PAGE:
Article Index

being, and how they became possessed of broad lands few people now care to think or enquire”.

It was in the spirit of this view of the Livery Companies and the Corporation of London that an increasing feeling arose and began to demand another Commission of Enquiry and reform, the more vocal critic being Joseph Bottomley Firth, a barrister and Liberal Member of Parliament.

It was in response to this growing criticism that another Royal Commission was appointed by Gladstone’s Liberal administration, into the Livery Companies alone, this time it was accepted that the Corporation itself must be left alone. The Royal Commission carried out its investigation between 1880-1884. The result was their report but no recommendations. The Report itself is interesting in that without the guiding hand of Francis Palgrave the Commission accepted what the Livery company representatives claimed were their constitutions, approved ordinances had become charters, and the Quo Warranto Charter in force despite James II’s recantation and Parliament’s Statute.

However, if the Companies were spared the reforming hand of Parliament, they set about the task themselves, it has been called “The Great Awakening”. From that time onwards they directed their energies to raising standards in their crafts and to charitable activities which have continued ever since.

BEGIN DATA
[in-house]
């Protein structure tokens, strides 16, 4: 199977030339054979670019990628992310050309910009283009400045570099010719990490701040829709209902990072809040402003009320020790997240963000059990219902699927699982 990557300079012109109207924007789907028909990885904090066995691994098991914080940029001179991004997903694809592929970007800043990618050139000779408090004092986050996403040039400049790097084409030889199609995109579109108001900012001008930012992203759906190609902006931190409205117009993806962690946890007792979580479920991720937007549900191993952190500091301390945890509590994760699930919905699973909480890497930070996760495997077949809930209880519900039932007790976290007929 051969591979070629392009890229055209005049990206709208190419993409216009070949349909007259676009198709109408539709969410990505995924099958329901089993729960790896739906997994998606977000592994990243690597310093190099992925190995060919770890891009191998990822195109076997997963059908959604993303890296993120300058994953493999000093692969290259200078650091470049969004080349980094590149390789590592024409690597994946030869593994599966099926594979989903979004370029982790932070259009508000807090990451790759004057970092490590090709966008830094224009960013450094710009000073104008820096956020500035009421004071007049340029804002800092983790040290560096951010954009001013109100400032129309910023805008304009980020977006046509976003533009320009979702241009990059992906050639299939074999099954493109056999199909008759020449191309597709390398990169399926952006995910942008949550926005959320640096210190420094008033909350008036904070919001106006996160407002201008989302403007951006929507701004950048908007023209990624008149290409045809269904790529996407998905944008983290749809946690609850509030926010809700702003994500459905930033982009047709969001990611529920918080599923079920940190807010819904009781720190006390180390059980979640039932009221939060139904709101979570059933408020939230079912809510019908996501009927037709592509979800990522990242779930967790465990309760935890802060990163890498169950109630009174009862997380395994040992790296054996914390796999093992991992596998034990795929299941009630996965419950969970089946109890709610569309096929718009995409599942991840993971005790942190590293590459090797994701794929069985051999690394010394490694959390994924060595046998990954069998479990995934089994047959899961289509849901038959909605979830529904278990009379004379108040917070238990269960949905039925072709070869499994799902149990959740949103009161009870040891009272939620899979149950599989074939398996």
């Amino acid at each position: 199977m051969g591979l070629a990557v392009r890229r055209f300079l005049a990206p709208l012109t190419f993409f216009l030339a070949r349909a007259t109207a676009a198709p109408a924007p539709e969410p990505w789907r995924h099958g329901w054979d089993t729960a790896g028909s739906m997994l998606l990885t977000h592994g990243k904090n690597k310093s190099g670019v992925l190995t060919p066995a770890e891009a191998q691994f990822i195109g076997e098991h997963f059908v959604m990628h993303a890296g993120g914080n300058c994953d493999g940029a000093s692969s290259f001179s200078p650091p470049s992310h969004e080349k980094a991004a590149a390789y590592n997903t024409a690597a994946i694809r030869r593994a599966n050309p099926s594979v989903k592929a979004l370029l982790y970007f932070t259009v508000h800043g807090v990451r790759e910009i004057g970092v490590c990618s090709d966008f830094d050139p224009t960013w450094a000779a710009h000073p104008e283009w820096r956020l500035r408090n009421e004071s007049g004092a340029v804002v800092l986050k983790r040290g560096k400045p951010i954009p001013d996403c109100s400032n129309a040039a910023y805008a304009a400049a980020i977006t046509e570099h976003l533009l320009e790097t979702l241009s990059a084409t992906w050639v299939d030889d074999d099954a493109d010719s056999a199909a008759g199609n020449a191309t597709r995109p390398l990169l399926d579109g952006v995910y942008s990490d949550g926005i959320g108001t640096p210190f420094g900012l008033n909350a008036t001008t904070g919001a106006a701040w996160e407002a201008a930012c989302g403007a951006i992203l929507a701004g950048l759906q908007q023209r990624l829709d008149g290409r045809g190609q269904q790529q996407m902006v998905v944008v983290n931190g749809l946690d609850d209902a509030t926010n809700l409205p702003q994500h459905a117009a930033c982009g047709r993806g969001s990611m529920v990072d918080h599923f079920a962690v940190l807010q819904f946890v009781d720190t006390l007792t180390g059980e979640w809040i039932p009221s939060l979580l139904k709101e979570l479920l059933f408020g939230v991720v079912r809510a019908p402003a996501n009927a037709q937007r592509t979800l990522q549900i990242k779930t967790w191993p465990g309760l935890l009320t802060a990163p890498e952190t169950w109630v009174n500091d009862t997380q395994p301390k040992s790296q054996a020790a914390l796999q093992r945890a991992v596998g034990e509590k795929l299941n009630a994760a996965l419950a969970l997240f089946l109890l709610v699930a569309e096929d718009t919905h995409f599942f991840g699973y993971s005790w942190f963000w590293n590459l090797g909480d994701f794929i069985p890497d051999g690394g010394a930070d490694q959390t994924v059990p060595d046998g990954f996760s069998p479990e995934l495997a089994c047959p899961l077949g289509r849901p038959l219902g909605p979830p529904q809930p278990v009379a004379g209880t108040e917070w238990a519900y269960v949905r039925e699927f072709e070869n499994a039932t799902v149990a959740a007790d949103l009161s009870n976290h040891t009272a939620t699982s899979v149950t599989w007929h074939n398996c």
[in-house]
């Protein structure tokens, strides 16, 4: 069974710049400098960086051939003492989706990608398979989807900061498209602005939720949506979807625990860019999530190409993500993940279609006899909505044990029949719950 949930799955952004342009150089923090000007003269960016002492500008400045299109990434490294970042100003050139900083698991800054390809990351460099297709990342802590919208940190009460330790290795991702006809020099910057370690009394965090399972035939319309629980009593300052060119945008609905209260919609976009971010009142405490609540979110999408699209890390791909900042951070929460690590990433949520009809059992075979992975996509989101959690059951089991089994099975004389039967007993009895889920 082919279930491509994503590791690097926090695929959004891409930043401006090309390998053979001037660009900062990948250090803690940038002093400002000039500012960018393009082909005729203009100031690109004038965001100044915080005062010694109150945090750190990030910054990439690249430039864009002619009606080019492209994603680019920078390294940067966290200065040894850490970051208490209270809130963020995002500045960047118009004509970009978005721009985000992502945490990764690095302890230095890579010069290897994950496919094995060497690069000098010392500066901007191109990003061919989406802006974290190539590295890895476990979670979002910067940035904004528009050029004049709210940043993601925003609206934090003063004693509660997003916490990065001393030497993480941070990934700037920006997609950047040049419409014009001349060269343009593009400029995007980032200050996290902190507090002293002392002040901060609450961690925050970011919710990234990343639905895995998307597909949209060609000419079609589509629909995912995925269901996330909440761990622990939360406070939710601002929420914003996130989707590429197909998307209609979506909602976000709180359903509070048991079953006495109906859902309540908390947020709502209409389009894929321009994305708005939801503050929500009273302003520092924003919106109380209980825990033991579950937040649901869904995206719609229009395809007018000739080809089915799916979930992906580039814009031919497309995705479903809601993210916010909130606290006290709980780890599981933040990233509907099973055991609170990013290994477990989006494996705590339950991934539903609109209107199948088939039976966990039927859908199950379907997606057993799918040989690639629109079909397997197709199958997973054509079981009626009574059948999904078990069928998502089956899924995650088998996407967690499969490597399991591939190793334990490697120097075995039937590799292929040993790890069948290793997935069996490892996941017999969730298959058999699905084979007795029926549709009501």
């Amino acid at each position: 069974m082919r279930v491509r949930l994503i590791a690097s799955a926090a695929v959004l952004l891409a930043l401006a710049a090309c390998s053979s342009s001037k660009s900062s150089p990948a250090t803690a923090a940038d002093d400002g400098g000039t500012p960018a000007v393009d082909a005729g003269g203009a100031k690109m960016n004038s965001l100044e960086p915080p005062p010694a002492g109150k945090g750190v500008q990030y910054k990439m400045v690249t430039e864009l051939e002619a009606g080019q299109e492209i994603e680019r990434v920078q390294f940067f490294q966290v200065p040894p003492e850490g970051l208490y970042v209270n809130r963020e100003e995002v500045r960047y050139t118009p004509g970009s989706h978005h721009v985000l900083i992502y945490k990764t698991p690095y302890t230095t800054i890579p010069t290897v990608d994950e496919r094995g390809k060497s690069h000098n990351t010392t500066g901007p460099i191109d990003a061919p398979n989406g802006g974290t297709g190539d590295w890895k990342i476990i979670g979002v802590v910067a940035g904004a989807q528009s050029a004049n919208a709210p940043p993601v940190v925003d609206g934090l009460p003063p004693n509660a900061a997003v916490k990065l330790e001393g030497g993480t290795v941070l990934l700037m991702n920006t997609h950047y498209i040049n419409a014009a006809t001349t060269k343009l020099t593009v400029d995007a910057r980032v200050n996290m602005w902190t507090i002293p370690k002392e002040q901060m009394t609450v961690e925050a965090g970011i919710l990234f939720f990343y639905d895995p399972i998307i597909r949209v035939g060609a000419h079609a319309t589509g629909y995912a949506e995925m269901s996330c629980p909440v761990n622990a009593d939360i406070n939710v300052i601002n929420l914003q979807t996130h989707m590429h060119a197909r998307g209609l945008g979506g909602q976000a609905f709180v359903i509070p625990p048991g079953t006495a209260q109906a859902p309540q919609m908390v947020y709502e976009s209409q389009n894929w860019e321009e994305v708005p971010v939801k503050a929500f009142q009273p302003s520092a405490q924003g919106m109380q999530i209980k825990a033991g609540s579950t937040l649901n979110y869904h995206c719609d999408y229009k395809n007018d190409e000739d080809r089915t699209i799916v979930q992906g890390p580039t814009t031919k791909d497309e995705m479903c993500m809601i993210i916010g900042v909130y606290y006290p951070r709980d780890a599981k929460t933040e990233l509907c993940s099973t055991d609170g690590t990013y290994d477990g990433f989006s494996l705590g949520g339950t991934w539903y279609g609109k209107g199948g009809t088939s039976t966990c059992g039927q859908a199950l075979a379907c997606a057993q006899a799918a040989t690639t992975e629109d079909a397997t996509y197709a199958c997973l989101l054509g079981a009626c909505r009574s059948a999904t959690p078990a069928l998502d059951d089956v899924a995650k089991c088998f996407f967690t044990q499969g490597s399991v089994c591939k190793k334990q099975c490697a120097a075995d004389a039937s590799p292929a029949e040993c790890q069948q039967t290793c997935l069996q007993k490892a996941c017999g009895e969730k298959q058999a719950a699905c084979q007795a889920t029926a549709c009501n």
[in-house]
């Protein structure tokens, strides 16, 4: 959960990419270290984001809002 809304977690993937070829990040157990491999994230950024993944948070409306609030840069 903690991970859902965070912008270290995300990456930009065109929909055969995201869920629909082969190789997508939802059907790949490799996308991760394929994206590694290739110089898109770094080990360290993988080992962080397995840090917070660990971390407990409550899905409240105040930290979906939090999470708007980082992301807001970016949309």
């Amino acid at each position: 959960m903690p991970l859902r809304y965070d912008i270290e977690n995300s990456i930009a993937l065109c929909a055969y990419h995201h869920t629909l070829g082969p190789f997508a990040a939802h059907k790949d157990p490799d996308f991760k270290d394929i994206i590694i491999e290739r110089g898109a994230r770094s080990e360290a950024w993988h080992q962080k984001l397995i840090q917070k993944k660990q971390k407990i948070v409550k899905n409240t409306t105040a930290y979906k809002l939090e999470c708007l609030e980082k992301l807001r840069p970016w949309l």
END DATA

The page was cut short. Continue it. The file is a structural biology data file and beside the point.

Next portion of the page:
In 1775 “the Church Wardens of the Synagogue” represented by “Emmanuel Cowan” (Cohen) had been given a licence to rebuild no. 52 Leadenhall Street and were then given an extended lease at a fine of £100. In 1782 the Lessees, now described as “the Elders of the Synagogue”, were allowed to surrender their lease and were given in exchange a new lease expiring in November 1883 at a fine of £300 and a rent of £40 p.a. In 1818 the lessees of nos. 51 (The Cock Tavern) and no. 53 were granted a building lease at a rent of £84 p.a. to expire also In November 1883. We may assume therefore that the 16th century houses well known to us from the two prints of the Company’s Leadenhall Street frontage ceased to exist by 1818 and had been replaced by the typical Georgian facades depicted in William Grellier’s view book of 1849.